Last month was the hottest June since records began and the thirteenth month in a row to set a temperature record, according to new data released on Monday from the European Union’s Copernicus Climate Change Service.

“These latest figures from the Copernicus Climate Change Service unfortunately highlight that we will be exceeding the 1.5 degrees Celsius level on a temporary basis with increasing frequency, on a monthly basis,” said the World Meteorological Organization (WMO) Secretary-General Celeste Saulo.

The crucial 1.5°C threshold refers to the temperature rise above pre-industrial levels beginning in 1850.

“However, it is important to stress that temporary breaches do not mean that the 1.5 degrees Celsius goal is permanently lost because this refers to long-term warming over at least two decades,” she added.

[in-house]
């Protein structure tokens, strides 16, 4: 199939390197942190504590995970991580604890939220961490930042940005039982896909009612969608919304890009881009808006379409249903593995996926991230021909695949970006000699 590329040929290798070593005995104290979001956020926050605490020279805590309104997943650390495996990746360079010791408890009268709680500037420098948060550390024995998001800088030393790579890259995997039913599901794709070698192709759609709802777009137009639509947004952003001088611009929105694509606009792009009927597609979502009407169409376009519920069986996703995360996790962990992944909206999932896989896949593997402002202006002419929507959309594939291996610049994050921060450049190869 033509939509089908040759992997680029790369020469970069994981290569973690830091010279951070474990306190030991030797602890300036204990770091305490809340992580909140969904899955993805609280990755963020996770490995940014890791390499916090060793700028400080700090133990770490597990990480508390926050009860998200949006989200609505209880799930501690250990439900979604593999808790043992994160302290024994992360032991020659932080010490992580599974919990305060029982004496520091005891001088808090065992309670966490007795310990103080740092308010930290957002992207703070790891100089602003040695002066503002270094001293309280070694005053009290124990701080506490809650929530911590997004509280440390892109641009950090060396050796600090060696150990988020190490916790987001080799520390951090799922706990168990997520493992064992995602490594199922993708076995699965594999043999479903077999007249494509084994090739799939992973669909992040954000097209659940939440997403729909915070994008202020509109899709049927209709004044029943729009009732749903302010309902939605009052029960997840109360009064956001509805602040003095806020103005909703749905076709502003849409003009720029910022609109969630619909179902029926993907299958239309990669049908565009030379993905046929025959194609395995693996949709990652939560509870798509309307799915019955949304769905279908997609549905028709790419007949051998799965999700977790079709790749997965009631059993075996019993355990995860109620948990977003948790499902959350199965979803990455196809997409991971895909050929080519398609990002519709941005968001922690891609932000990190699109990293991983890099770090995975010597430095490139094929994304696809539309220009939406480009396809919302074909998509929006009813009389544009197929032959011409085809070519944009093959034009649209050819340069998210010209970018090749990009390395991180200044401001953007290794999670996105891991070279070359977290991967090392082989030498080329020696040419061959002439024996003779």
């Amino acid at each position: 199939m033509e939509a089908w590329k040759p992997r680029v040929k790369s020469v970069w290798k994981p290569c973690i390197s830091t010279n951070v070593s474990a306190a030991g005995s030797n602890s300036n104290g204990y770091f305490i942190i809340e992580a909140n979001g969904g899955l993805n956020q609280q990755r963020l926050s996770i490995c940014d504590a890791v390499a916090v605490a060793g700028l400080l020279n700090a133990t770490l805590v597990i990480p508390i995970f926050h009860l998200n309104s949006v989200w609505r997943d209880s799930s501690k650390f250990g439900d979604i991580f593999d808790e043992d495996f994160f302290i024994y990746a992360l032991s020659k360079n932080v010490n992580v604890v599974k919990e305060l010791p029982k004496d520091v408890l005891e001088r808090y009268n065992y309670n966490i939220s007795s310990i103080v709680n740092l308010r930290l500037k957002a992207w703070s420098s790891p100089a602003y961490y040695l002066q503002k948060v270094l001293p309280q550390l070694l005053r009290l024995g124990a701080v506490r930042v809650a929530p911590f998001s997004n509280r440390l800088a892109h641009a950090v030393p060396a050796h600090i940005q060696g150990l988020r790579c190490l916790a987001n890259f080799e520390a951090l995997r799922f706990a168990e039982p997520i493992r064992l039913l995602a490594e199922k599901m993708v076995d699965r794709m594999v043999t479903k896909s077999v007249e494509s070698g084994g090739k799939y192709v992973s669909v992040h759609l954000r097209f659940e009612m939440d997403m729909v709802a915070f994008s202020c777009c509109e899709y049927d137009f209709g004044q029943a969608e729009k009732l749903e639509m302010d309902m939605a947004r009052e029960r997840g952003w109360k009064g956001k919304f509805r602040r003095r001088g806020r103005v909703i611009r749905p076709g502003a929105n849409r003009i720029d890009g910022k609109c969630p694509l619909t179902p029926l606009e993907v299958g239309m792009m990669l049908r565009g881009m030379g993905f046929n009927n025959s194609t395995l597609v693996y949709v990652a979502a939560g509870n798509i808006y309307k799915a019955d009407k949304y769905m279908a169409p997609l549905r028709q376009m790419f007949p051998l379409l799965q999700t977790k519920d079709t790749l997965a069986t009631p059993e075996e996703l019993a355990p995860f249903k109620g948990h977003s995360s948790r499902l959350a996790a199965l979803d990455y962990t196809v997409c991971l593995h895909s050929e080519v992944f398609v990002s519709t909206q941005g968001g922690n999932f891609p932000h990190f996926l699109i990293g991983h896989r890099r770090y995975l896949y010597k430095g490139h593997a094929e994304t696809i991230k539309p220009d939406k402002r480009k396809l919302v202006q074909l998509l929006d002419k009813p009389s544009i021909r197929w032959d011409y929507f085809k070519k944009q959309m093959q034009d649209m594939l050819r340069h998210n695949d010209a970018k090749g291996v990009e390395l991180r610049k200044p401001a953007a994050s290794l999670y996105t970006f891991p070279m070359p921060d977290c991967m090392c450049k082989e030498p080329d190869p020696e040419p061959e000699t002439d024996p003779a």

Efforts to limit the long-term global average surface temperature to 1.5 degrees Celsius by the end of this century were officially endorsed under the Paris Agreement, put into effect in 2016.

The scientific community has warned that warming of more than 1.5 degrees Celsius may lead to increasingly severe climate change impacts and severe weather events, emphasising the significance of every fraction of a degree.

For example, every 0.1 degree Celsius increase causes “clearly discernible increases in the intensity and frequency of temperature and precipitation extremes, as well as agricultural and ecological droughts in some regions,” according to WMO, the UN weather agency.

WMO has warned that even at today’s levels of warming, the world faces devastating climate impacts. More extreme heatwaves, rainfall events and droughts, reductions in glaciers, and accelerating sea level rise are already ravaging the planet.